Career Corner Spring 2012

Pace offers nurses who have gone through our FNP program the opportunity to give back to the professions by becoming preceptors.  Learn more in a Q&A with Jane Dolan, MSN, RN, Graduate Placement Recruitment Coordinator.

 

 


 

 


Q: Can you tell me a little bit about what the role of a preceptor is?

A: Our preceptors work one-on-one with students.  The preceptor serves as a role model and a mentor to the student, providing constant feedback to the student regarding his or her progress in meeting course objectives.  The student observes the nurse practitioner in action and learns about his or her day-to-day work. The FNP student works alongside the preceptor, examining patients and conferring with the preceptor on diagnosis, treatment, medication regime, etc.  The preceptorship experience has the ultimate goal of guiding the student toward independent practice.

Q: What does the preceptor get out of the relationship?

A: I’ve heard from preceptors who have felt a deep sense of satisfaction from the experience, knowing they are giving back to the profession of nursing and helping to train the next generation of nurses. 

Pace University preceptors can apply to be Clinical Associate faculty.  Also, our preceptors are invited to participate in the Rudin Educators Institute, a series of free programs designed to bring timely and important educational topics to our colleagues; in addition, our preceptors can obtain AACN certification hours.  And, our preceptors can take advantage of various Pace University amenities, including our library and research resources, our theater and art gallery, fitness center (preceptors are eligible for membership at a reduced rate), computer resource centers, and more.  We have a brochure that lists Pace Perks for Preceptors that I share with all of our preceptors and potential preceptors.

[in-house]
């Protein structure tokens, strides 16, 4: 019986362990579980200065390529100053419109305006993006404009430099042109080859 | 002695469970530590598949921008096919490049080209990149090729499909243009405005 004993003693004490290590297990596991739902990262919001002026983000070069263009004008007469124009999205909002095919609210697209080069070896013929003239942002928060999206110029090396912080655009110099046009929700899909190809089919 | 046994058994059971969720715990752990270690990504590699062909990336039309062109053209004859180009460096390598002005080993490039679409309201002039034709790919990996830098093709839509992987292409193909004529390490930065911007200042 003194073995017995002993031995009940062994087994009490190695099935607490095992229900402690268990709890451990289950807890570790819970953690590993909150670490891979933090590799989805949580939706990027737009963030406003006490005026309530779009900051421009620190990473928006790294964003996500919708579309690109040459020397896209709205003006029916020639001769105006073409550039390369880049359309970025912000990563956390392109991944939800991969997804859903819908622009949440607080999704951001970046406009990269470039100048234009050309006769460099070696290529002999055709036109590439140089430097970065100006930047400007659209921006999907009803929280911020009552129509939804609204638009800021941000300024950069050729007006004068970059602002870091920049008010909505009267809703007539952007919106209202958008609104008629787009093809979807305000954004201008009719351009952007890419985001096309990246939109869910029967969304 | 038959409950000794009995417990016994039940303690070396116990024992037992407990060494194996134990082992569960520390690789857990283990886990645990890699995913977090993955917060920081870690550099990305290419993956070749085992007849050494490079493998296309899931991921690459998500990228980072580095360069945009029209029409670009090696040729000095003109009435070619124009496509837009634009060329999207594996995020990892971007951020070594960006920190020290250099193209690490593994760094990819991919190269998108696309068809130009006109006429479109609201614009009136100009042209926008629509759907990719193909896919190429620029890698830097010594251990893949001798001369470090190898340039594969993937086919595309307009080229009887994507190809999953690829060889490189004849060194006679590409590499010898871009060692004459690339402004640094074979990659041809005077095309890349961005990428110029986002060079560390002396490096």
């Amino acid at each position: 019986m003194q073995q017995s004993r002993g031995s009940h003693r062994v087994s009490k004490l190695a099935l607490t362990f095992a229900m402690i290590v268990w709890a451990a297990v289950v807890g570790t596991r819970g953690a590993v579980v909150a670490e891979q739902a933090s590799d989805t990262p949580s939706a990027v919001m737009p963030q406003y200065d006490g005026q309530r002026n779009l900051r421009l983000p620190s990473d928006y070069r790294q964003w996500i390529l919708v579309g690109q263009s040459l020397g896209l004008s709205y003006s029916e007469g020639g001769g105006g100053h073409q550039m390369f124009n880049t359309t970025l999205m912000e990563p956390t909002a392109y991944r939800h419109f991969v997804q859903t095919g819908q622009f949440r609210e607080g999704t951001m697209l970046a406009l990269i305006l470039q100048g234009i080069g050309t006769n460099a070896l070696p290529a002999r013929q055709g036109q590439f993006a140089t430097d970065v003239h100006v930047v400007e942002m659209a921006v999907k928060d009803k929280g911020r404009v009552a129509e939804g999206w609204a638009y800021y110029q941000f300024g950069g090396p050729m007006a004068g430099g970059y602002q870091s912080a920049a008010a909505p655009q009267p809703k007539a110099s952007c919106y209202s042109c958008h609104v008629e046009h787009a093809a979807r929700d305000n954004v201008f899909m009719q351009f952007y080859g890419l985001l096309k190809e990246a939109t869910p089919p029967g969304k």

Q: How does a preceptor relationship benefit our students?

A: Preceptorships give nursing students a clear idea of what the nurse practitioner does.  Students see first-hand, live, and in-person what the role is and what the responsibilities are.  Preceptorships help students decide what area they want to specialize in as Nurse Practitioners.  It can open new doors for students; for example, someone who previously did not want to work in the emergency department might precept with an NP that works there and decide this is for me after all. 

The students also benefit because they learn from a variety of practitioners in different practice sites, which develops skills and professional qualities that are integral for independent practice.

When students have a good experience with a preceptor, it benefits the students, the school, and the clinical site - many times a good preceptorship results in employment, if a nursing student has proven him or herself to be invaluable.

Q: How much time does the preceptor commit to?

A: The preceptor decides how much time to commit - generally 8-16 hours per week over a 7 or 14 week semester.

Q: If I’m interested in becoming a preceptor or learning more about the experience, what should I do?

A: I am happy to answer any questions.  You can email me at jdolan@pace.edu or call me at 914-773-3326. 


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